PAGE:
The Not-So-Powerful Non-Disclosure Agreement (NDA)

Marwa Elzankaly

There once was a time when Non-Disclosure Agreements (aka “NDAs”) were primarily used by companies to keep their employees, contractors, or vendors, from divulging their intellectual property or sensitive business information, or when they had to disclose such information to a prospective buyer or investor in their business.  The use of the NDA, however, has become much more widespread.  It is now one of the most common methods lawyers use to protect their client’s confidential information, be it business or private personal information that they simply do not want others to know.

Although a signed NDA will certainly make someone think twice before disclosing private information, the limitations of the NDA have become far too apparent to be ignored. 

For one, in today’s world of internet, social media, and anonymous leaks to the press, NDAs can be difficult to enforce.  More importantly, the NDA does not keep someone from disclosing private information.  It simply creates consequences if a person does.  Once confidential information is disclosed, it is hard to undo the damage that has been done.  Oftentimes, no amount of monetary recovery can really compensate for having had private information spread to the public. 

Even damages may be difficult to recover under an NDA because the monetary value of the injury caused by disclosure is not readily ascertainable.  NDAs often have a “liquidated damages” clause, setting out the monetary consequences of disclosure.  However, such clauses are not enforceable unless you can show the amounts stated are based on actual anticipated damages, not just a penalty intended to punish the wrongdoer.

Another obstacle to enforcing an NDA is there are numerous loopholes upon which an NDA may be challenged, such as where the definition of the “confidential information” can be shown to be “vague” or “overbroad.”  NDAs may also be unenforceable if one can show the “confidential information” is not really “confidential” and has been disclosed to others.  Moreover, although certain protections may be put in place, NDAs do not work where one is compelled to disclose confidential information by subpoena or court order.  They also do not prevent one from disclosing information to government authorities.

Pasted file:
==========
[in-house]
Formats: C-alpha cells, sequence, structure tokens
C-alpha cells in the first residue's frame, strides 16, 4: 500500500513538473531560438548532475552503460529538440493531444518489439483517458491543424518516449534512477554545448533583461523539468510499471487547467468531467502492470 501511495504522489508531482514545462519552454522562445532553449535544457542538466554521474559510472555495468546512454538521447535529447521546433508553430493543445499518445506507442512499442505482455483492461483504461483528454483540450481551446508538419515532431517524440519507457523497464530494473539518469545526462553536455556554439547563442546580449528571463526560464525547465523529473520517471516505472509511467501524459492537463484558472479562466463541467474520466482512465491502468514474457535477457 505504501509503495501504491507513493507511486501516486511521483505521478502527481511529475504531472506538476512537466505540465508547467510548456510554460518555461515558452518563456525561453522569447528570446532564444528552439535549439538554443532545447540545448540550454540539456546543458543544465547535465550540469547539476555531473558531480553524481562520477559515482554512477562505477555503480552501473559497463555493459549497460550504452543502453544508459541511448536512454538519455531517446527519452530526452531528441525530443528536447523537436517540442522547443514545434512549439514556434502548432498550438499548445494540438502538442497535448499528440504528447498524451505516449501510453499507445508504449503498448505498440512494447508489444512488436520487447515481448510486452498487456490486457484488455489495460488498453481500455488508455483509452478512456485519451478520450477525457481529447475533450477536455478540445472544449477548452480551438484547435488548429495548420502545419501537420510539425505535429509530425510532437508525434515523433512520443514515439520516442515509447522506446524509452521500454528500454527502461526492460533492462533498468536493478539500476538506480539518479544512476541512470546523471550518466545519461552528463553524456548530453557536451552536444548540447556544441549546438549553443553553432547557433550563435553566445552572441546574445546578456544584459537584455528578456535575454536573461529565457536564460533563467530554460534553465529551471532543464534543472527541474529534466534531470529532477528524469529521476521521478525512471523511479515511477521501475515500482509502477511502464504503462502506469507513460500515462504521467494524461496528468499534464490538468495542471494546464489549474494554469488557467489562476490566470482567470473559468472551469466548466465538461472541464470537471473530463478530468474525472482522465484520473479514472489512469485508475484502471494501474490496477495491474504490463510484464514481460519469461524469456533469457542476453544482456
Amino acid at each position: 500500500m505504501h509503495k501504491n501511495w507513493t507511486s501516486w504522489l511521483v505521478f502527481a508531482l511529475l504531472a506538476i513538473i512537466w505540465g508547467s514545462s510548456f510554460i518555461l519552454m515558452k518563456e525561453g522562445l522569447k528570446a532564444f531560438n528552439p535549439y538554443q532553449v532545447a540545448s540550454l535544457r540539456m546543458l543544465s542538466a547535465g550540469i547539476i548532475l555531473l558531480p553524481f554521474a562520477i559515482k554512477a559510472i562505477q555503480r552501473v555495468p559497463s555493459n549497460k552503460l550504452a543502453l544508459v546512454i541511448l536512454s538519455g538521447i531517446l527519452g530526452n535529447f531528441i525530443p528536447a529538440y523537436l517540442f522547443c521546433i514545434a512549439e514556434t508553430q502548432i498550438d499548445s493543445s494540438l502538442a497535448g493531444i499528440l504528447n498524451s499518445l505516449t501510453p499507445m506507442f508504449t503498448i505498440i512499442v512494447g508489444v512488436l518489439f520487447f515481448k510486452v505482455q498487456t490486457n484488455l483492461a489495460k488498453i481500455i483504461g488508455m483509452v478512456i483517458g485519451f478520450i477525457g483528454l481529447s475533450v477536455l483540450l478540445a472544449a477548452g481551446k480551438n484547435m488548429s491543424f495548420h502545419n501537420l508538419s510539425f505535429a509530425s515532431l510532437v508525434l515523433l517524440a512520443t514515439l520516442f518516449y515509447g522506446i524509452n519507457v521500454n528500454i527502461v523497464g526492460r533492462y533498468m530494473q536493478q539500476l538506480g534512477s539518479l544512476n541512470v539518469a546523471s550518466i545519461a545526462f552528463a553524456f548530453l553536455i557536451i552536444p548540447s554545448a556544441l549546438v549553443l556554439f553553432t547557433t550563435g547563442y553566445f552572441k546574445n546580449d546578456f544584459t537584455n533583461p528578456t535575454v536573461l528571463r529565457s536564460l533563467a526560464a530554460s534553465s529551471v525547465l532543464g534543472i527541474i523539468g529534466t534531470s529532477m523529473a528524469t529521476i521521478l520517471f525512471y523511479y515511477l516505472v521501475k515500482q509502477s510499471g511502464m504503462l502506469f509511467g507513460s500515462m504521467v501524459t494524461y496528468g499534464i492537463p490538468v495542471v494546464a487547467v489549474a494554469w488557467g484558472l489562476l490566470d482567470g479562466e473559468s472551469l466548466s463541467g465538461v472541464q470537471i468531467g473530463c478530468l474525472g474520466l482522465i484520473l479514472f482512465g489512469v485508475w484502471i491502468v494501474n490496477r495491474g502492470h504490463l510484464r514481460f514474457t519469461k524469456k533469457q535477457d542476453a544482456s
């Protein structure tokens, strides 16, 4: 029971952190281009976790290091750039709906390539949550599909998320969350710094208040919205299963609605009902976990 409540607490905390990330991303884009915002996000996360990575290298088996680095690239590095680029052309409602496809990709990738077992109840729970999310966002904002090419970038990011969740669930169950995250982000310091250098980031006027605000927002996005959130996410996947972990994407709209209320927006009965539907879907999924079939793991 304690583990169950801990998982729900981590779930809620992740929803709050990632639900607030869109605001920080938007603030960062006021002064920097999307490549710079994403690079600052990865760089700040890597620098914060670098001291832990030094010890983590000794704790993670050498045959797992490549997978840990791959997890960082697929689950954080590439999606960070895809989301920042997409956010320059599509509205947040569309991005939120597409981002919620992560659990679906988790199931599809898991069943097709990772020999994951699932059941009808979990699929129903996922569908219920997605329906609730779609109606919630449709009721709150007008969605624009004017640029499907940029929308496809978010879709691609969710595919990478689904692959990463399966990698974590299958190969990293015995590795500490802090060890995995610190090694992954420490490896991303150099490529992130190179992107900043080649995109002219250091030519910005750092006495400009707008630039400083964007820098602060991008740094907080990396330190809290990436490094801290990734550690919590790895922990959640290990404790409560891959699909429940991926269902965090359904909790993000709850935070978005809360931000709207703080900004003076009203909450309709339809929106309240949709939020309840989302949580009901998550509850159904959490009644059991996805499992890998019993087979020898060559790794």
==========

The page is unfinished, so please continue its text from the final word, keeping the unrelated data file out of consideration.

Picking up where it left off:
Also problematic with the NDA is it may be seen as a method used by the rich and powerful to force the little guy into silence.  Thus, attempting to enforce an NDA may create even more bad publicity and further tarnish one’s name and reputation.

That is not to say that NDAs should not be used.  On the contrary, a well drafted NDA can be effective in protecting confidential information.  Confidentiality agreements may also be beneficial to both sides when used for things like facilitating the resolution of a private conflict.  However, knowing the limitations of the NDA, it is important to consider other methods of protecting one’s business or personal information. 

For example, let people earn the right to have access to your confidential information.  It is important to vet people carefully before letting them into one’s inner circle.  Do not underestimate the importance of doing background checks, getting references, or asking about someone’s reputation for trustworthiness.  Tread carefully with people you do not know or with whom you have no experience.

Even after careful vetting, limit the amount of information shared on a need to know basis only.  Do not let a signed NDA give you a false sense of security that you may now share all without fear of consequence.  

Keep in mind that leakers may leak for a reason and often it may be pay back for poor treatment.  Be careful how you treat people.  Loyalty is not generated by signed documents, but by kind words and positive treatment.

Keep in mind also that the best defense is a good offense.  Especially for those in the public eye, do not underestimate the importance of working to create a positive public image.  Get to know people in the press and invite them to get to know you and what you do.  If life has given you much fortune, it does not hurt to share that fortune with the less fortunate.  Along those lines, consider having a response plan in place should confidential information find its way out into the public forum.  If you wait for a crisis, your response may be tainted by fear or panic.

The key take-away here is do not rely on the NDA alone to protect your confidential information.  Take other measures to ensure that only the best people have access to that limited information and only when they need to know.  Ultimately, a signed document is only as good as the signer’s willingness to honor it. 

About the author Marwa Elzankaly

Recently named to The National Law Journal’s “Winning Litigators”, Marwa represents clients ranging from individuals to small businesses to Fortune 500 companies in general civil and commercial disputes.